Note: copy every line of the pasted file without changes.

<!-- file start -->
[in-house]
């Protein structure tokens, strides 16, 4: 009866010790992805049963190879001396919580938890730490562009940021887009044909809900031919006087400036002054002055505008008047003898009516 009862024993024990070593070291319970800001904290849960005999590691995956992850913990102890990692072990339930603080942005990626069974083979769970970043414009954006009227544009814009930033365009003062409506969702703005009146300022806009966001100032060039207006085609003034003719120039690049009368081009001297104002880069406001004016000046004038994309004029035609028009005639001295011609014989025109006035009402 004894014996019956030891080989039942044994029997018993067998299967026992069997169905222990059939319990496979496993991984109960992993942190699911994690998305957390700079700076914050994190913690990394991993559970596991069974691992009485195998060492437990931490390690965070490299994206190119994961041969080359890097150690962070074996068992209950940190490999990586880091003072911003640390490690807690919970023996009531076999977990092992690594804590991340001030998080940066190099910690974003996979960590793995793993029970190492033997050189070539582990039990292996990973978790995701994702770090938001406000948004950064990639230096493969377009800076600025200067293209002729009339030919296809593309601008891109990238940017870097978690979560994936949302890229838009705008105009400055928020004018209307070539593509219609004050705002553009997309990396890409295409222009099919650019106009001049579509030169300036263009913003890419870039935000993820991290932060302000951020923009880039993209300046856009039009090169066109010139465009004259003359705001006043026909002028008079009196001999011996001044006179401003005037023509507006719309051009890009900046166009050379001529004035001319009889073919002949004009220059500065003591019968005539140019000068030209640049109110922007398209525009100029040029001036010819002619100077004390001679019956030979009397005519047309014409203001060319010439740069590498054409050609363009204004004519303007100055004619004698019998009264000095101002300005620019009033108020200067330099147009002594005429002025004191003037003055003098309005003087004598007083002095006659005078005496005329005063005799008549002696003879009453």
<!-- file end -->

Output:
[in-house]
């Protein structure tokens, strides 16, 4: 009866010790992805049963190879001396919580938890730490562009940021887009044909809900031919006087400036002054002055505008008047003898009516 009862024993024990070593070291319970800001904290849960005999590691995956992850913990102890990692072990339930603080942005990626069974083979769970970043414009954006009227544009814009930033365009003062409506969702703005009146300022806009966001100032060039207006085609003034003719120039690049009368081009001297104002880069406001004016000046004038994309004029035609028009005639001295011609014989025109006035009402 004894014996019956030891080989039942044994029997018993067998299967026992069997169905222990059939319990496979496993991984109960992993942190699911994690998305957390700079700076914050994190913690990394991993559970596991069974691992009485195998060492437990931490390690965070490299994206190119994961041969080359890097150690962070074996068992209950940190490999990586880091003072911003640390490690807690919970023996009531076999977990092992690594804590991340001030998080940066190099910690974003996979960590793995793993029970190492033997050189070539582990039990292996990973978790995701994702770090938001406000948004950064990639230096493969377009800076600025200067293209002729009339030919296809593309601008891109990238940017870097978690979560994936949302890229838009705008105009400055928020004018209307070539593509219609004050705002553009997309990396890409295409222009099919650019106009001049579509030169300036263009913003890419870039935000993820991290932060302000951020923009880039993209300046856009039009090169066109010139465009004259003359705001006043026909002028008079009196001999011996001044006179401003005037023509507006719309051009890009900046166009050379001529004035001319009889073919002949004009220059500065003591019968005539140019000068030209640049109110922007398209525009100029040029001036010819002619100077004390001679019956030979009397005519047309014409203001060319010439740069590498054409050609363009204004004519303007100055004619004698019998009264000095101002300005620019009033108020200067330099147009002594005429002025004191003037003055003098309005003087004598007083002095006659005078005496005329005063005799008549002696003879009453």